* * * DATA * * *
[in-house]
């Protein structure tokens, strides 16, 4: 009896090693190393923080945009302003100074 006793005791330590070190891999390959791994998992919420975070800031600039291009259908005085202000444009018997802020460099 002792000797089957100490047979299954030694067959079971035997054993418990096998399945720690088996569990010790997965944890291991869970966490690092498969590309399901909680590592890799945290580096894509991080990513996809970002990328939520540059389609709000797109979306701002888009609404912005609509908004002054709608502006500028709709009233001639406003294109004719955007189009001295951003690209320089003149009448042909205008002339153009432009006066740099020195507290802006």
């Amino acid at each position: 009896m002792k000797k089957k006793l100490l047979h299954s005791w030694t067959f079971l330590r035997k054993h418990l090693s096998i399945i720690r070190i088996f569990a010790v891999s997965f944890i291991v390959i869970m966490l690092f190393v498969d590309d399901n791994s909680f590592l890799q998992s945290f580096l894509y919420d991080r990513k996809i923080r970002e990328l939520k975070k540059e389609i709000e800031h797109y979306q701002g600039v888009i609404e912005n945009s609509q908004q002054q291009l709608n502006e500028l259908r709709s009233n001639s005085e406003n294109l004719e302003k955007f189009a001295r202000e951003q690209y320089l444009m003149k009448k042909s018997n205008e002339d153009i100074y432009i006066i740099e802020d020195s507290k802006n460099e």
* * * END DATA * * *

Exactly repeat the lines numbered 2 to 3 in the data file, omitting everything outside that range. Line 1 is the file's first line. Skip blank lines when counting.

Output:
């Protein structure tokens, strides 16, 4: 009896090693190393923080945009302003100074 006793005791330590070190891999390959791994998992919420975070800031600039291009259908005085202000444009018997802020460099 002792000797089957100490047979299954030694067959079971035997054993418990096998399945720690088996569990010790997965944890291991869970966490690092498969590309399901909680590592890799945290580096894509991080990513996809970002990328939520540059389609709000797109979306701002888009609404912005609509908004002054709608502006500028709709009233001639406003294109004719955007189009001295951003690209320089003149009448042909205008002339153009432009006066740099020195507290802006």
């Amino acid at each position: 009896m002792k000797k089957k006793l100490l047979h299954s005791w030694t067959f079971l330590r035997k054993h418990l090693s096998i399945i720690r070190i088996f569990a010790v891999s997965f944890i291991v390959i869970m966490l690092f190393v498969d590309d399901n791994s909680f590592l890799q998992s945290f580096l894509y919420d991080r990513k996809i923080r970002e990328l939520k975070k540059e389609i709000e800031h797109y979306q701002g600039v888009i609404e912005n945009s609509q908004q002054q291009l709608n502006e500028l259908r709709s009233n001639s005085e406003n294109l004719e302003k955007f189009a001295r202000e951003q690209y320089l444009m003149k009448k042909s018997n205008e002339d153009i100074y432009i006066i740099e802020d020195s507290k802006n460099e």